“Lowering the bar. I stopped trying to be the Mary Lou Retton of everything. Being a mom is like a loud, colorful bumper car ride where driving responsibly isn’t exactly the point, and a 7-year-old is about to T-bone you with gleeful intent. So, when I finally embraced the chaos, I stopped judging my husband and kid for not being Oksana Baiul, which only made all of us miserable. Make peace with your mess, the smells, the yelling, the dust muffins and the sticky floor. The only one who is judging you and expecting you to be Nancy Kerrigan is you. Be Tonya Harding, without the rabbit fur coat and the knee-capping ex-husband, of course. Let go or be dragged. And see how much more you like life. Besides, your kid won’t remember anything that happens before she is 5, so if she watches Bugs Bunny it won’t make her love rifles or be mean to people who lisp, it just might make her laugh. And it might make you laugh too.”
I instantly relaxed. Now, not only do I embrace my tattered sweats and calloused feet but my husband is grateful that I’m not scrutinizing his parenting and home-management styles through the evil eye lens of Martha Stewart, who is squarely to blame for all this going for the domestic gold, as opposed to what used to just be living one’s life. If Grace wants to watch Octonauts while naked and dirty on a laundry filled couch, I’m down with it.
Fellow moms, stop driving yourself to daily power yoga-pole dancing class and maybe, just maybe, take a goddamn nap. If we stop judging ourselves for letting our kids have a suspiciously old looking lollypop from the bank teller, we might just stop judging other moms for allowing their kids to eat Cheetos off the car floor. When another mom asked me if it was cool to give Grace a cookie, I uttered my new mantra, “Sugar happens.”
Feel free to spread the Going For The Bronze credo. The marriage you might save might be your own.
Catherine Lloyd Burns is the author of It Hit Me Like a Ton of Bricks, as well as the tween novels, The Good, The Bad And the Beagle and The Half-True Lies of Cricket Cohen. Here is a super helpful link to her website and her work! Catherine Lloyd Burns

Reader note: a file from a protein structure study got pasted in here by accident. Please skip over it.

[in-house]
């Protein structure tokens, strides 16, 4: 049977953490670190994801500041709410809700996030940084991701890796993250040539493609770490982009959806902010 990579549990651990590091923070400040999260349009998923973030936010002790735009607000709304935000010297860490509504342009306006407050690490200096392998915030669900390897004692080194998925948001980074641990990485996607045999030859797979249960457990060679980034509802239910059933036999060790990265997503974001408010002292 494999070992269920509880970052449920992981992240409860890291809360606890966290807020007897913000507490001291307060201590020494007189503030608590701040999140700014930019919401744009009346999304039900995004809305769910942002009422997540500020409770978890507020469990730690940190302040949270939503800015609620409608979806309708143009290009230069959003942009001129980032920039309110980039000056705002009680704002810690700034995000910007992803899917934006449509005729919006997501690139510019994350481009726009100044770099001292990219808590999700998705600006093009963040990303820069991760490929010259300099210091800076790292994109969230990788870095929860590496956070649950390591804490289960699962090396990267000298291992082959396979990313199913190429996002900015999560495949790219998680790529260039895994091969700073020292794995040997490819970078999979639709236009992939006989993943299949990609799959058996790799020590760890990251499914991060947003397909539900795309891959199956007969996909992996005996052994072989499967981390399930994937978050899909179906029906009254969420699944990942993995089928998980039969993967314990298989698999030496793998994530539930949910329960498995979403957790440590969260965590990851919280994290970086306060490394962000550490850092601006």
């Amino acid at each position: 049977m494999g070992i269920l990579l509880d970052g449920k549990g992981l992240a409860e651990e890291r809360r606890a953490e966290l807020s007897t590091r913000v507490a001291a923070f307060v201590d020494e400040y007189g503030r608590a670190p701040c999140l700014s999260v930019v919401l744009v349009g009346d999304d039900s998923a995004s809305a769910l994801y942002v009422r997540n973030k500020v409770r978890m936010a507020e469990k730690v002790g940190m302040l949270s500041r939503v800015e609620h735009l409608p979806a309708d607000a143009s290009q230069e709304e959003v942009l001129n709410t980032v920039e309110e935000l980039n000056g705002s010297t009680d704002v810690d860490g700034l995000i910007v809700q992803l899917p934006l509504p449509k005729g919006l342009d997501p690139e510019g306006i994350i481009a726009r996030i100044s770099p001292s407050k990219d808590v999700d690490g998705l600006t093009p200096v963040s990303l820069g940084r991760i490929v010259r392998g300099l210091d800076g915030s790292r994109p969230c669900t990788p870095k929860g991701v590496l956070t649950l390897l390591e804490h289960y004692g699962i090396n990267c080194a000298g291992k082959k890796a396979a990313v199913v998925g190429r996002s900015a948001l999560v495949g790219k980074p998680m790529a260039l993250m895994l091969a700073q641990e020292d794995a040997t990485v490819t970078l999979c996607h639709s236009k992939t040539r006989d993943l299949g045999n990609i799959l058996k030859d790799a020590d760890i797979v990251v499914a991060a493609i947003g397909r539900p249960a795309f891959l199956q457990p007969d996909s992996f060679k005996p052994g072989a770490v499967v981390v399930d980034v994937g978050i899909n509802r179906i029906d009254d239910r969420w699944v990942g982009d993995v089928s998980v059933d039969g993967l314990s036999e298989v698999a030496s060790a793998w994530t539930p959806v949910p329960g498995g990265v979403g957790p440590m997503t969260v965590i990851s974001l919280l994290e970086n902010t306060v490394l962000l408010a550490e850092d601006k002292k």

Top Ten Ways To Know You Are Going For The Bronze
- When one of your dogs throws up on your thick pile bedroom rug, you let the other dog eat it. She’s much more thorough AND you save money on dog food.
- If it hasn’t been a week since your last shower, you’re trying too hard. Remember, greasy hair is free conditioner.
- When your potty-training, naked, 2-and-a-half-year-old poops in the backyard and then scoops it up with the dog poop scooper, you tip her a quarter.
- Taking the time to put on underwear feels more indulgent than going commando.
- When you and the hubs finally accept you need to have sex, you figure out how to do it while the both of you are lying down.
- Multi-tasking consists of eating while showering, napping while meditating, pumping while driving and lying down while making the bed.
- You would never text and drive because it takes too much effort.
- You put on yoga pants and call that going to yoga.
- If you are wearing earrings AND a bracelet you’re trying too hard.
- Ditto for fingernail polish and makeup. Grooming is for sissies. Or Kardashians.
Cuz, in case you haven’t noticed, there are no Olympics of parenting. Nor is there pay, so go take a frozen yogurt break.
Dear Reader, in an attempt to bring you up to speed on how This Old Mom happened, this is a better version of an earlier post. All of which are available on my messy DIY website, ThisOldMom.com. Feel free to visit but please don’t judge.